Could our ancestors see blue? Ancient people didn’t perceive the colour because they didn’t have a word for it, say scientists
Studies say language shapes what we see by making us focus on objects
Blue doesn’t appear at all in Greek stories and other ancient written texts
As a result, scientists believe ancient civilisations didn’t notice the colour
Egyptians – who were the only culture that could produce blue dyes – were the first civilisation to have a word for the colour blue in 2500 BC
The Himba people in Namibia do not have a word for blue and tests have shown they have difficulty distinguishing between green and blue
By ELLIE ZOLFAGHARIFARD FOR DAILYMAIL.COM
PUBLISHED: 18:00 EST, 2 March 2015 | UPDATED: 21:01 EST, 2 March 2015
[Times photo: Robert N. Jenkins]
What’s left of the infamous Patty Cannon rests in a wig box in the Dover library.
By ROBERT N. JENKINS
© St. Petersburg Times,
published June 17, 2001
WOODLAND, Del. — In a state where you practically stumble over Colonial this or Underground Railroad that, this spot 40 miles in from the Chesapeake Bay has its own colorful lore. It centers on the outrageously bloody Patty Cannon.
“She was a slave trader and farmer and ran this ferry in the early 1800s,” says Bonnie Maull, one of the contemporary captains of the tiny ferry crossing the Nanticoke River.
It’s a bright day, but as Maull recites this ghost story, a listener might visualize her turning the pages of a book filled with the lavish illustrations of N.C. Wyeth, who worked a few dozen miles to the north, just across the border in Pennsylvania.
“Patty was 6 feet and about 180 pounds,” continues Maull, “and she used to boast she could beat any man in Delaware.”
Apparently she could kill a bunch of them, too. She dealt in slaves brought in on barges, reportedly keeping some to work her own farm. When the human traffic was slow, she would send men to Philadelphia, to the north, to drug and kidnap free black men. She killed some slaves, too.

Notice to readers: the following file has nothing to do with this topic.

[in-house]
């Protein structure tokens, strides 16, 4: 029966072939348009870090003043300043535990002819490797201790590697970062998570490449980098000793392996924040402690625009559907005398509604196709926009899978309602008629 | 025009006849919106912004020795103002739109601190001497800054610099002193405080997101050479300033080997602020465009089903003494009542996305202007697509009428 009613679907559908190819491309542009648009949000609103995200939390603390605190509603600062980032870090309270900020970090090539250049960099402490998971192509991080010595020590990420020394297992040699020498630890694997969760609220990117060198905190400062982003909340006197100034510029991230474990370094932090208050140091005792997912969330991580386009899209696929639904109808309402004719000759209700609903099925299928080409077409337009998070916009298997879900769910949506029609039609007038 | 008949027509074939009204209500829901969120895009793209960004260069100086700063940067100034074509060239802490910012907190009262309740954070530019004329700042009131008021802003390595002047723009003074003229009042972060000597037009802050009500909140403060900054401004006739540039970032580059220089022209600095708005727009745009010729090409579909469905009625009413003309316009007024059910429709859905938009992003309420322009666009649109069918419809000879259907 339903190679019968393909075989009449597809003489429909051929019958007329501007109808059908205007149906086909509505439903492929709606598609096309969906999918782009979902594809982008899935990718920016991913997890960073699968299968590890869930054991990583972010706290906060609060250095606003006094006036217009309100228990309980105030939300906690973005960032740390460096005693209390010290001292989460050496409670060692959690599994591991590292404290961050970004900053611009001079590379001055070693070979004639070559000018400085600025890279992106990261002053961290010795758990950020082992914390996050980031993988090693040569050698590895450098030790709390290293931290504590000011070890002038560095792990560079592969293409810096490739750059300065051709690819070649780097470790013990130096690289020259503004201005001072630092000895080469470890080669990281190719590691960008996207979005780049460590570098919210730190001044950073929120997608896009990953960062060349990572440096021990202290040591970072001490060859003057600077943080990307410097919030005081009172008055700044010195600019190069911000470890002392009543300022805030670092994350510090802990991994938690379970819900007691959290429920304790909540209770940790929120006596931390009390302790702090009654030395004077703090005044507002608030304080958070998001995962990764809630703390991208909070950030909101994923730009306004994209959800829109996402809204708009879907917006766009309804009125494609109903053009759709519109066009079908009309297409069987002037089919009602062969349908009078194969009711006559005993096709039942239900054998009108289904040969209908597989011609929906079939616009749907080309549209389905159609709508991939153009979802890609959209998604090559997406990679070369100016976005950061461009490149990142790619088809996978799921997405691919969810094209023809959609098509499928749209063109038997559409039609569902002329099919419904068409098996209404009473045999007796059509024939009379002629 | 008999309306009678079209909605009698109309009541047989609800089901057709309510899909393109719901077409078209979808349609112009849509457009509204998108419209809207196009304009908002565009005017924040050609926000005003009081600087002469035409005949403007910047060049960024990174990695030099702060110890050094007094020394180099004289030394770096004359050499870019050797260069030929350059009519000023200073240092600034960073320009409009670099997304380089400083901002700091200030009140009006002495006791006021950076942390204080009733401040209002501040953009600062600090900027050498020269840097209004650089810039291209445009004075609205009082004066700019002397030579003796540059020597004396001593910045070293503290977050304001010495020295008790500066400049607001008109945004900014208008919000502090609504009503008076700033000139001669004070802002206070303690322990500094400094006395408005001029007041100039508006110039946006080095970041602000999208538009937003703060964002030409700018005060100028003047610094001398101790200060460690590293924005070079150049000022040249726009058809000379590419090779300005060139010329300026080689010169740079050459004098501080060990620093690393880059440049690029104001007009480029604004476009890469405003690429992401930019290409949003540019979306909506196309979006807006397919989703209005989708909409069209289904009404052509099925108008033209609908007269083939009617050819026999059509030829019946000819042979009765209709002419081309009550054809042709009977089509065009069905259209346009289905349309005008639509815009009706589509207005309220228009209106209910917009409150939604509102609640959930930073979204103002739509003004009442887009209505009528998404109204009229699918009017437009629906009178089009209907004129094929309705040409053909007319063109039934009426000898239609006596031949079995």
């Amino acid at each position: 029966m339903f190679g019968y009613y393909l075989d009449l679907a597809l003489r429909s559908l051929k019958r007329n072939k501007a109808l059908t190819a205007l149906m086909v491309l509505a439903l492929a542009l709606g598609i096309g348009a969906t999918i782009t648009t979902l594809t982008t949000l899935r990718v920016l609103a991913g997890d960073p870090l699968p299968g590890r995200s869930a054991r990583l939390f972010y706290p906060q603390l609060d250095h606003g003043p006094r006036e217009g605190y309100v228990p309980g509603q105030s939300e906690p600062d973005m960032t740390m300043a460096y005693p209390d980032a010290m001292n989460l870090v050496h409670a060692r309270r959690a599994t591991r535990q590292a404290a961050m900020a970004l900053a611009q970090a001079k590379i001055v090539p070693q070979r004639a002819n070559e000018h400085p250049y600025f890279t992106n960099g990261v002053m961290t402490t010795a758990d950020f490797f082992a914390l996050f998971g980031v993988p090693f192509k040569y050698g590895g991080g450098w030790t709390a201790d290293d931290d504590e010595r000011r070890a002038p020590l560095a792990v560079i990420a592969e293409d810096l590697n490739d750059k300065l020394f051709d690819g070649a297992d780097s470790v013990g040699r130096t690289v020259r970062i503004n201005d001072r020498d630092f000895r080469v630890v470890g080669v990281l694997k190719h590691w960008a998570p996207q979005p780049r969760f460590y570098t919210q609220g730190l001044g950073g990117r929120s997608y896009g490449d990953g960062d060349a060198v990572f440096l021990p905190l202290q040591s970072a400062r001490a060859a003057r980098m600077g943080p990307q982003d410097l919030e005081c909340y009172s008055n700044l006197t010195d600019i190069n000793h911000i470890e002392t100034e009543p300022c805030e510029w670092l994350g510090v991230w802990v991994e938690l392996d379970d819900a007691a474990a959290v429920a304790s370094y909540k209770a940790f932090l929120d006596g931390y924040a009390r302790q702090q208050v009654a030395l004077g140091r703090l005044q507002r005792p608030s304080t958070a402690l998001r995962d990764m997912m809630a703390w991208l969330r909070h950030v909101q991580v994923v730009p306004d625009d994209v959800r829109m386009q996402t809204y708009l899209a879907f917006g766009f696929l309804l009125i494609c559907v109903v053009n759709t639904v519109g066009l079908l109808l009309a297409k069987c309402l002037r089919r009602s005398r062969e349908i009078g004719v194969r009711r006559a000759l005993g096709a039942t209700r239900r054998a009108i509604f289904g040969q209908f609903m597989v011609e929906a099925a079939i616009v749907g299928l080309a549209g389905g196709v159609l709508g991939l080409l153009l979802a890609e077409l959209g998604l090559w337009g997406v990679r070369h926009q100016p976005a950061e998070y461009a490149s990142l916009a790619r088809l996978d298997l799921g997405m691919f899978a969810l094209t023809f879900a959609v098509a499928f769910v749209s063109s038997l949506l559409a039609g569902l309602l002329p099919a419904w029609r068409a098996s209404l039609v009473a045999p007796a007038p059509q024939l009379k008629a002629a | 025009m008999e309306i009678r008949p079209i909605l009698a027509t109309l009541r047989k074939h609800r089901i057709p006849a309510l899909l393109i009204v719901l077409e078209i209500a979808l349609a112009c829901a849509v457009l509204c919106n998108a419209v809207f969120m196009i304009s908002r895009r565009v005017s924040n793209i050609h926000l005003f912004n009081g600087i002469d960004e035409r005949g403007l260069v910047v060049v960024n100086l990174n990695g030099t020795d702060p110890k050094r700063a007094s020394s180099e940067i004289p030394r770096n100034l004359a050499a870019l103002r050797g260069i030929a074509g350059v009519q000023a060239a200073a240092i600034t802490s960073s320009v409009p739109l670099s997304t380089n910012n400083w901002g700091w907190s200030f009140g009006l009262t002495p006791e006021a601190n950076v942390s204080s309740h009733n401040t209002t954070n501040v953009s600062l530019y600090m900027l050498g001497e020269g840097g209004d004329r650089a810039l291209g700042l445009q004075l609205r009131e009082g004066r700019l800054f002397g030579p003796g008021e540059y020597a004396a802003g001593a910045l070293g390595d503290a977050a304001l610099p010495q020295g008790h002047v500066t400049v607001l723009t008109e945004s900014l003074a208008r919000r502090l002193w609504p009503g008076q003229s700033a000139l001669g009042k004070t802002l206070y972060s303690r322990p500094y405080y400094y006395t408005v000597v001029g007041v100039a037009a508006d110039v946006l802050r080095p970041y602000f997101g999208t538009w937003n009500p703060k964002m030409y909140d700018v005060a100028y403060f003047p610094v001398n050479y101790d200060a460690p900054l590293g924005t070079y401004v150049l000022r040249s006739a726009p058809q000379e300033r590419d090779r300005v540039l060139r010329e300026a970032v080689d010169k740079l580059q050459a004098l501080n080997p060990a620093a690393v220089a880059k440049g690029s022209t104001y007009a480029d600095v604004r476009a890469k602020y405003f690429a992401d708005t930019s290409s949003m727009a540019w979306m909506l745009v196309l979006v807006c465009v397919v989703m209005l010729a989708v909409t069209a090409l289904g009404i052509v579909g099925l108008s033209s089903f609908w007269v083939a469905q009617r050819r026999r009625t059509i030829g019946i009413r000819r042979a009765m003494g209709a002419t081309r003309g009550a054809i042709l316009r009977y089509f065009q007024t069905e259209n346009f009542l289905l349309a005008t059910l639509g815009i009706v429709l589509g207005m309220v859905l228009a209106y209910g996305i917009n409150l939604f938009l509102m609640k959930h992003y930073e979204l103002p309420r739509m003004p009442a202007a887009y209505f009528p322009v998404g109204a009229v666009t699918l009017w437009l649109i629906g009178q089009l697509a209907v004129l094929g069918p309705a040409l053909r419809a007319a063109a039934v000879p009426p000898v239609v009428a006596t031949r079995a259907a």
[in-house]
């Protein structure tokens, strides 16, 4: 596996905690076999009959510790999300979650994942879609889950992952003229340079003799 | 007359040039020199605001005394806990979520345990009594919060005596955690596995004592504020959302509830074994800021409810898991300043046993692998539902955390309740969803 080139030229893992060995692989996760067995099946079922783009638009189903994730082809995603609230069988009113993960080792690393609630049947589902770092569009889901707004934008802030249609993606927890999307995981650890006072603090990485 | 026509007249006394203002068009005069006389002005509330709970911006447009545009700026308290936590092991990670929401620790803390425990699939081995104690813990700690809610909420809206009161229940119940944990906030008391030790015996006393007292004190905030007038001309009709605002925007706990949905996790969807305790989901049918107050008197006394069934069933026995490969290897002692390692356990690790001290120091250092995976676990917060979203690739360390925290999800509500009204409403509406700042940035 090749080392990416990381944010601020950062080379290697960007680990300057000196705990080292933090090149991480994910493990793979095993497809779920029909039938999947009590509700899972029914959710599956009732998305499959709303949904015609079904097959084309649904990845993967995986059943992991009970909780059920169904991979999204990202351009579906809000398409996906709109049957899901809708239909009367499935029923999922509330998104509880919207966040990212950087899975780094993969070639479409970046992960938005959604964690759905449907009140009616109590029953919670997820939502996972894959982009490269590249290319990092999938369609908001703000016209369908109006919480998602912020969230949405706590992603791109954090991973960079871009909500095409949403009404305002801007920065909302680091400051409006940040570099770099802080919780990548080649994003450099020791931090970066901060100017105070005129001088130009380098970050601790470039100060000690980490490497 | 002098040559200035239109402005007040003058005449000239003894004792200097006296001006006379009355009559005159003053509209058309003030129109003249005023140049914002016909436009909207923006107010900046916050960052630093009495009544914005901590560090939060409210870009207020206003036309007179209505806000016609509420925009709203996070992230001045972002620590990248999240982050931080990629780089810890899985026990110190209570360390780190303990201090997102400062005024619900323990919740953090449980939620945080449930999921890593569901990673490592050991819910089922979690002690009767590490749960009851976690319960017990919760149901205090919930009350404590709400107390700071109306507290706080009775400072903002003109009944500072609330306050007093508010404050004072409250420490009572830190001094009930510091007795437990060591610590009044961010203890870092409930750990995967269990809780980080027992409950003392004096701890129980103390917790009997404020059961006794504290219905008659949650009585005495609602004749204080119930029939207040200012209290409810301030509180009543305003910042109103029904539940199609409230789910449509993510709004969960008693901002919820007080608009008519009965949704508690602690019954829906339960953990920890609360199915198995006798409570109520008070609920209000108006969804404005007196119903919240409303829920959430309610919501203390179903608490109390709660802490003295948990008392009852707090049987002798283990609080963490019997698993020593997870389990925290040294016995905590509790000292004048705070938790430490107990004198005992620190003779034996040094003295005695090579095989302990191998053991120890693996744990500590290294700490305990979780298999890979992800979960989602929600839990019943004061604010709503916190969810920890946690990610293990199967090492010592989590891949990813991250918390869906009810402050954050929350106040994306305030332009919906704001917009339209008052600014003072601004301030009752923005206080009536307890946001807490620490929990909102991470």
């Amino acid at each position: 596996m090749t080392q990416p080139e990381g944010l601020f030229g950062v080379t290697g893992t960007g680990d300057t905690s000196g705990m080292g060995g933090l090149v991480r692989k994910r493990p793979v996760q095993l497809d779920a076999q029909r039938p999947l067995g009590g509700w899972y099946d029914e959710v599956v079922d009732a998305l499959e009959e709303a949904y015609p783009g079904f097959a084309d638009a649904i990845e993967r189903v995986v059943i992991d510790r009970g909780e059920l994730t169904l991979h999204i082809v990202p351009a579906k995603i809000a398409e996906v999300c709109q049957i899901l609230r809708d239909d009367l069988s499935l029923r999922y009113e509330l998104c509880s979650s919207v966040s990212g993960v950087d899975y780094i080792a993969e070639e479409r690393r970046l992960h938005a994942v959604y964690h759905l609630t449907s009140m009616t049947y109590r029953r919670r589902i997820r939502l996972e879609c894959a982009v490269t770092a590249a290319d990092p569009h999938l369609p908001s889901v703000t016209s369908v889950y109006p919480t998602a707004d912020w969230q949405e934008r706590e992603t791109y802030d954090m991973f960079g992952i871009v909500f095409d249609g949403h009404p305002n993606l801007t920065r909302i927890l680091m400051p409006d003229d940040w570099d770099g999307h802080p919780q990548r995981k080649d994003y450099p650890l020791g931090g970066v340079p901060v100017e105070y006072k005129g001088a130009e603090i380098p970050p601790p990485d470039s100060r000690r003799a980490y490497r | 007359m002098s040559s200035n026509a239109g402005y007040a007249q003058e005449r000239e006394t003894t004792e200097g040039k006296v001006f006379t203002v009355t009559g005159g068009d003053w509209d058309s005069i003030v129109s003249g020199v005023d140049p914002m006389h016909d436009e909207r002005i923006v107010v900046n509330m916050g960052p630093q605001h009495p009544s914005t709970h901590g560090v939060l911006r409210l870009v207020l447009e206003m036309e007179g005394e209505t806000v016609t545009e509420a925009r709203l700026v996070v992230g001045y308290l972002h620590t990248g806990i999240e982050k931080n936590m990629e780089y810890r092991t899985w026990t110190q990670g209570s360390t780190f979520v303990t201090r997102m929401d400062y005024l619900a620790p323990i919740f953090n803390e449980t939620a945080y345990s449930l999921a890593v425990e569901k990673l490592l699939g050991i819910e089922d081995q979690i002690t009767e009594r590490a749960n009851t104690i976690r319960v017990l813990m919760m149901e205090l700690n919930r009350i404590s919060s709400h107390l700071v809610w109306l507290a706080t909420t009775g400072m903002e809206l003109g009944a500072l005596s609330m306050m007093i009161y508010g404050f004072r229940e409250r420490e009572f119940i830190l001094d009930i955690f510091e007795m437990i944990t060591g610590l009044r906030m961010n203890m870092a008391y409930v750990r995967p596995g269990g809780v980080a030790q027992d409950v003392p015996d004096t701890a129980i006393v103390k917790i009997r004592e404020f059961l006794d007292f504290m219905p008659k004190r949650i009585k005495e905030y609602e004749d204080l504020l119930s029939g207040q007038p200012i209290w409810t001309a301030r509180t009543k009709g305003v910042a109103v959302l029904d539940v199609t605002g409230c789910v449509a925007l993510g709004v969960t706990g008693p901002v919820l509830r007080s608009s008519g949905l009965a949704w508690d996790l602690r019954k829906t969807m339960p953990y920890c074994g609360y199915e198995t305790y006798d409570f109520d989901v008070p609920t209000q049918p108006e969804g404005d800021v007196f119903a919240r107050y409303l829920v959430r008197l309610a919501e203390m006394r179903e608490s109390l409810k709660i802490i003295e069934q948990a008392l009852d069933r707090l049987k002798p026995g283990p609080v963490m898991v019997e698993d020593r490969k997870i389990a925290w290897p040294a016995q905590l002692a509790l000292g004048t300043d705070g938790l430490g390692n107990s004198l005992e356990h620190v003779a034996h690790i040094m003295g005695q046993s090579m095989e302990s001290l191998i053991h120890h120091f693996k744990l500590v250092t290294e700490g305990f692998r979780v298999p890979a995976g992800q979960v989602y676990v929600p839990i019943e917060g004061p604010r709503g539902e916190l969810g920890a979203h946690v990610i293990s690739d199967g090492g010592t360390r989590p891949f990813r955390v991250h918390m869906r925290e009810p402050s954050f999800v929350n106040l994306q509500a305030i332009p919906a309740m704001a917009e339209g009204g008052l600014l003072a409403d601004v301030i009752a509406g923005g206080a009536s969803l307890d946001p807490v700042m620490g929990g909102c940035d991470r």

“She kept her own slaves in chains in the basement of her house right there,” Maull says, turning from the river toward the pleasant but obviously old house next to the ferry captains’ building. “The owners say it’s haunted.”
Though she dodged the authorities by escaping into Maryland or Delaware — depending on who was chasing her — the notorious Cannon finally was arrested. She confessed to 11 murders, including that of her husband and one of her infant children.
But before she could be brought to trial in 1827, she took some smuggled arsenic and died. “But they decapitated her anyway, and her head’s in a museum in Dover.”
Well, yes and no. According to a sworn document in the City Library in the state capital of Dover, Cannon and a few prisoners executed over the years were buried in the yard behind the Sussex County Jail. In the early 1900s, construction necessitated the exhumation and reburial elsewhere of these bodies, and that’s when one James Marsh, deputy sheriff, came into possession of Cannon’s remains.
Ultimately he passed Cannon’s skull to a nephew, who hung it on a nail in the barn until, at his death, that man’s son came into possession of the skull. Forty years ago, he loaned it to the library, which is where I found it. The ferocious Patty Cannon has been reduced to a skull without a jaw; it is kept in an inner office, nestled in tatty red velvet in a vinyl wig box.